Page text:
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Winter Cycling Don't let snow and ice discourage you this winter. The key element to year-round cycling is proper attire! Check out this winter cycling forum to chat with other ice bike fanatics.

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Old 11-08-10, 03:12 PM   #1
Bat56
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Talk to me about the illogic of mismatching my studded tires

I've always rolled with this theory on my MTB: I like a smoother tire in the back. Right now I have a slick on the back and sort-of-knobby-but-not-really on the front for commuting.

Why? So I can have a smoother ride from the tire I am sitting on, but get traction on the front. Since I am sitting on back tire, I get all the traction that I need.

Before this, I rode mostly in the dry hills of Southern CA. There I had more aggressive tires than I do now, but I still had a smoother tire on the back. And I did pretty well.

Now, as I prepare for winter here in the Twin Cities, MN, I am thinking about my studded snows. I think I want to ride on a "street" rear with an off road front. So, less aggressive and less studs in the back, more and more in the front.

My butt is almost always in the saddle. I ride a fixed gear with a front brake.
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Old 11-08-10, 03:15 PM   #2
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If it's just for short commutes in the winter, I'd probably just roll front studded, rear knobby but no studs. If you want to do longer or faster rides in the ice or pack snow then I'd ride studs on both.

I'd never roll slick in the back for the winter, semi slicks are nice tho.
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Old 11-08-10, 04:43 PM   #3
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I should be clear - I want to run studs in front and back. I am thinking of something around 100 studs in the back and 200+ in the front.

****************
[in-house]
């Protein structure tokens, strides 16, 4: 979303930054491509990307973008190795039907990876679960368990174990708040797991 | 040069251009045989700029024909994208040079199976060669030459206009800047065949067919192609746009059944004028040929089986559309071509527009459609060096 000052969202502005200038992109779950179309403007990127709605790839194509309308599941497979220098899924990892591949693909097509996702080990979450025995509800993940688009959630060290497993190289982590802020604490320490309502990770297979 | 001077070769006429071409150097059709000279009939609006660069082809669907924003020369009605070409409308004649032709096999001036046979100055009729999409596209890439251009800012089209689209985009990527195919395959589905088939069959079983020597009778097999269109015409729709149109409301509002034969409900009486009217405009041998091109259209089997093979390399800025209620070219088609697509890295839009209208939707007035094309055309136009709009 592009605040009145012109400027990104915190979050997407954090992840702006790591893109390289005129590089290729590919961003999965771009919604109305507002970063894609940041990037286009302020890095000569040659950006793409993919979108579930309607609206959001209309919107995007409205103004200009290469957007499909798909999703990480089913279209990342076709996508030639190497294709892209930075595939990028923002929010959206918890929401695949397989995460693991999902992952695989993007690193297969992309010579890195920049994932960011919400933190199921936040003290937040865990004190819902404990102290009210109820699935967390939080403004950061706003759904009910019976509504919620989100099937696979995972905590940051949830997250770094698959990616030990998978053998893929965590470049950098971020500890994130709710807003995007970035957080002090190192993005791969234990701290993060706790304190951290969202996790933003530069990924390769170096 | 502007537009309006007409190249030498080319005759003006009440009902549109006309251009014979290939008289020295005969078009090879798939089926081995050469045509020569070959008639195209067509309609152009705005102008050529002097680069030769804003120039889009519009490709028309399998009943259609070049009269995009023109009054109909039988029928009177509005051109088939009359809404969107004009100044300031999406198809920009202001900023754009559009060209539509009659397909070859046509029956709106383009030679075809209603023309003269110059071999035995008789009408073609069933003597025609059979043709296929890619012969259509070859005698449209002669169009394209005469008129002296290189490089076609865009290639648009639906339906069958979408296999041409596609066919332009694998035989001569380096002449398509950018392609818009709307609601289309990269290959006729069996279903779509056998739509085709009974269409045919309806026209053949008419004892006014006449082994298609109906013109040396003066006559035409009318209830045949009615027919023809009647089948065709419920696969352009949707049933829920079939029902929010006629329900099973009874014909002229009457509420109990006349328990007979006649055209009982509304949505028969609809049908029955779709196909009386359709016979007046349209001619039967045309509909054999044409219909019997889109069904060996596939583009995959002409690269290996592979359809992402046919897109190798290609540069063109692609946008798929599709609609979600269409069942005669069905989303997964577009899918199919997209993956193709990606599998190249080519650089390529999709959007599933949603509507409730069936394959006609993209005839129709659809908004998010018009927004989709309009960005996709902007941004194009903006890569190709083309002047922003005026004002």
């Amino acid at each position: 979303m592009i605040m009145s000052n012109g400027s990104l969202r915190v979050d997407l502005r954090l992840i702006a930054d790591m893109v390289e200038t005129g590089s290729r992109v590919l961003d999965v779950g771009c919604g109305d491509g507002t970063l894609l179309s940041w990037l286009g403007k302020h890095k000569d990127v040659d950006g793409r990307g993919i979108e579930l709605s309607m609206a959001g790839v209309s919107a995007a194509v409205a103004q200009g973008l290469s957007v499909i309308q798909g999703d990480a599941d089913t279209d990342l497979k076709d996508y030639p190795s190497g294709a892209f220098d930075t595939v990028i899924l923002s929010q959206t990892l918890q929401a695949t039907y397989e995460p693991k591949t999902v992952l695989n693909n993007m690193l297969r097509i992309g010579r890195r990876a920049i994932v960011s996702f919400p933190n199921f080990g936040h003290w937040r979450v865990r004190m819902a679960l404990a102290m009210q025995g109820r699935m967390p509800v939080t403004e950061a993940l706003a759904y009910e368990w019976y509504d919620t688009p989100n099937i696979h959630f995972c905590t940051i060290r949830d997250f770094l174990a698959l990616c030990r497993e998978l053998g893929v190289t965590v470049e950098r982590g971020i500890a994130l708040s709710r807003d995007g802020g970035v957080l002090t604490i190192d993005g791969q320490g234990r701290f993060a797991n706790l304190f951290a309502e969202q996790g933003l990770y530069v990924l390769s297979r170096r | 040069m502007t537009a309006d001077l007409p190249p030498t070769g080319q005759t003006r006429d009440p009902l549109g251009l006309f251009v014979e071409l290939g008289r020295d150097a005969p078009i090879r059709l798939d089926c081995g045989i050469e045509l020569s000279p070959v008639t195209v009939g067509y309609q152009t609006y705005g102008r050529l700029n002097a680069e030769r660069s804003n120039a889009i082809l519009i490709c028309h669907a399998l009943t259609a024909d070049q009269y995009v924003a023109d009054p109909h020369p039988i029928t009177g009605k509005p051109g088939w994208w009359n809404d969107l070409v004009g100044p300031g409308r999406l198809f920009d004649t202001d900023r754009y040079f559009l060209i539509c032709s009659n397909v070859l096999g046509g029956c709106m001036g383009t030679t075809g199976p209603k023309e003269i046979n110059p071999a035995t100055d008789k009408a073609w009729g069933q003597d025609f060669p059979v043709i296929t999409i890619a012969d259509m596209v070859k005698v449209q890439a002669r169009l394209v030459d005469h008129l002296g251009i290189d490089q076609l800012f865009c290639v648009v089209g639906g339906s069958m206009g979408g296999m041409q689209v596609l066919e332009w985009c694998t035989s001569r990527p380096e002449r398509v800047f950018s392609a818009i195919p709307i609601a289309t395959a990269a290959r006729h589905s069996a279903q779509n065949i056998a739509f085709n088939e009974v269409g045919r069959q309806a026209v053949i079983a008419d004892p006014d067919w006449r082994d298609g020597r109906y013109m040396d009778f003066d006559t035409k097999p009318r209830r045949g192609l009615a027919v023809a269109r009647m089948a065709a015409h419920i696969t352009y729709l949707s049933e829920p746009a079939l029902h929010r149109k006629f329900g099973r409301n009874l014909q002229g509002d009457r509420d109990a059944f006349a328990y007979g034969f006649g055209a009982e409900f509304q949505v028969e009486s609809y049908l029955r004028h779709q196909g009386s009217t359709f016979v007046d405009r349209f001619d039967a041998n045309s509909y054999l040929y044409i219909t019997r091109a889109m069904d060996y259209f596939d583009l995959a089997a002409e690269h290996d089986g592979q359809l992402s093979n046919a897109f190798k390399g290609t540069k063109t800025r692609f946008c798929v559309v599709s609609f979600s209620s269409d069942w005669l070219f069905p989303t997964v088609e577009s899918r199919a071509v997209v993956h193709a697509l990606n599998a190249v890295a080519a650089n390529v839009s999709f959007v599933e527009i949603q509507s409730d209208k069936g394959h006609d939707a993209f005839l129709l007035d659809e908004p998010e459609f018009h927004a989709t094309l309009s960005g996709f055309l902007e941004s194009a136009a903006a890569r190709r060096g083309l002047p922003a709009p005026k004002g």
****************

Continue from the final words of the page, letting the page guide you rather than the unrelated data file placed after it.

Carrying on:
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Old 11-08-10, 04:57 PM   #4
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Schwalbee Snow Stud on the rear and Ice Spiker on the front...or Nokian mount and ground on the rear and Nokian extreme on the front.
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Old 11-08-10, 04:58 PM   #5
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I should be clear - I want to run studs in front and back. I am thinking of something around 100 studs in the back and 200+ in the front.
Makes perfect sense to me. Front needs more studs out on the sides. Dunno how many 26" slick studded tires are out there, so probably gonna have to go knobbly in the back.
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Old 11-08-10, 09:09 PM   #6
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I'd rather have 300 spikes on the front and 100 on the back than an even distribution.

Unless I was doing some kind of icy hill climb event or something.
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Old 11-09-10, 12:03 PM   #7
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I think, after three winters commuting in Minneapolis winters, that what you've got is way-drastic overkill. You really don't need studded tires; a good set of semi-knobbies, like a cyclocross tire (I use Cross Wolfs) is fine. If you HAVE to have a studded tire, I would strongly advise against using one in the rear. One up front is really all you need.

Now, that said, if we have another episode like we did last year (snowstorm hit when it was about 34*, dumped a foot or so on us, then the temp plummeted. On Christmas Eve, too, so the plows didn't get out and about for a couple days. It sucked rocks.), you (all of us, really) might need studs. But otherwise, probably not.
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Old 11-09-10, 12:20 PM   #8
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Another thing to consider is that for the price of a pair of nice studded tires, you could pick up a used MTB on CL and make some DIY studded tires for it. Then you could use that bike on bad days only.

I just have a DIY studded tire on a spare front wheel. I pop it in on bad days. I do this because I hate riding on rainy days with scritchy studs.

As in post #2, it'll depend on what your goals are. Is it just to get through the winter commutes or are you looking to take some long fast rides on ice and packed snow?

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Old 11-09-10, 12:22 PM   #9
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I think it's a good idea.

it's not unusual to mix front and rear tires in MTB, so it makes perfect sense to mix tires for snow bikes.

actually, I ran studded front and slick rear for my commuter, because the roads were just too clean and ploughed for about 90% of the distance.
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